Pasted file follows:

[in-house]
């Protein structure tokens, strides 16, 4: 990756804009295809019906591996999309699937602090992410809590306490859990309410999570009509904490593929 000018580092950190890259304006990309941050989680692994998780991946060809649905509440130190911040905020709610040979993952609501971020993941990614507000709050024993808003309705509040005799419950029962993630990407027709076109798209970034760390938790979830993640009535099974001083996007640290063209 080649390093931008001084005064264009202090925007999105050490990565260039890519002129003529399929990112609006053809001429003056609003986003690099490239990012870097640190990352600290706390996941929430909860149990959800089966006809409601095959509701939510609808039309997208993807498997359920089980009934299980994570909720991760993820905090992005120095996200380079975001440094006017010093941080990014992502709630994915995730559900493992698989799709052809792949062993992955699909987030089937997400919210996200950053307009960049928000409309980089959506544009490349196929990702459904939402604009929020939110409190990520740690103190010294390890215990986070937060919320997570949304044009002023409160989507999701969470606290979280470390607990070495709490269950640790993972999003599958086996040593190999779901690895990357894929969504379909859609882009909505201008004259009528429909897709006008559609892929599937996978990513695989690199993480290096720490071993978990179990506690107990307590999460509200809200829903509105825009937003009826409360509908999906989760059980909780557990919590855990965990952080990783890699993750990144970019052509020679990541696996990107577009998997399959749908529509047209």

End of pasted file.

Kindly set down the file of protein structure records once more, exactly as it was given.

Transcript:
[in-house]
């Protein structure tokens, strides 16, 4: 990756804009295809019906591996999309699937602090992410809590306490859990309410999570009509904490593929 000018580092950190890259304006990309941050989680692994998780991946060809649905509440130190911040905020709610040979993952609501971020993941990614507000709050024993808003309705509040005799419950029962993630990407027709076109798209970034760390938790979830993640009535099974001083996007640290063209 080649390093931008001084005064264009202090925007999105050490990565260039890519002129003529399929990112609006053809001429003056609003986003690099490239990012870097640190990352600290706390996941929430909860149990959800089966006809409601095959509701939510609808039309997208993807498997359920089980009934299980994570909720991760993820905090992005120095996200380079975001440094006017010093941080990014992502709630994915995730559900493992698989799709052809792949062993992955699909987030089937997400919210996200950053307009960049928000409309980089959506544009490349196929990702459904939402604009929020939110409190990520740690103190010294390890215990986070937060919320997570949304044009002023409160989507999701969470606290979280470390607990070495709490269950640790993972999003599958086996040593190999779901690895990357894929969504379909859609882009909505201008004259009528429909897709006008559609892929599937996978990513695989690199993480290096720490071993978990179990506690107990307590999460509200809200829903509105825009937003009826409360509908999906989760059980909780557990919590855990965990952080990783890699993750990144970019052509020679990541696996990107577009998997399959749908529509047209």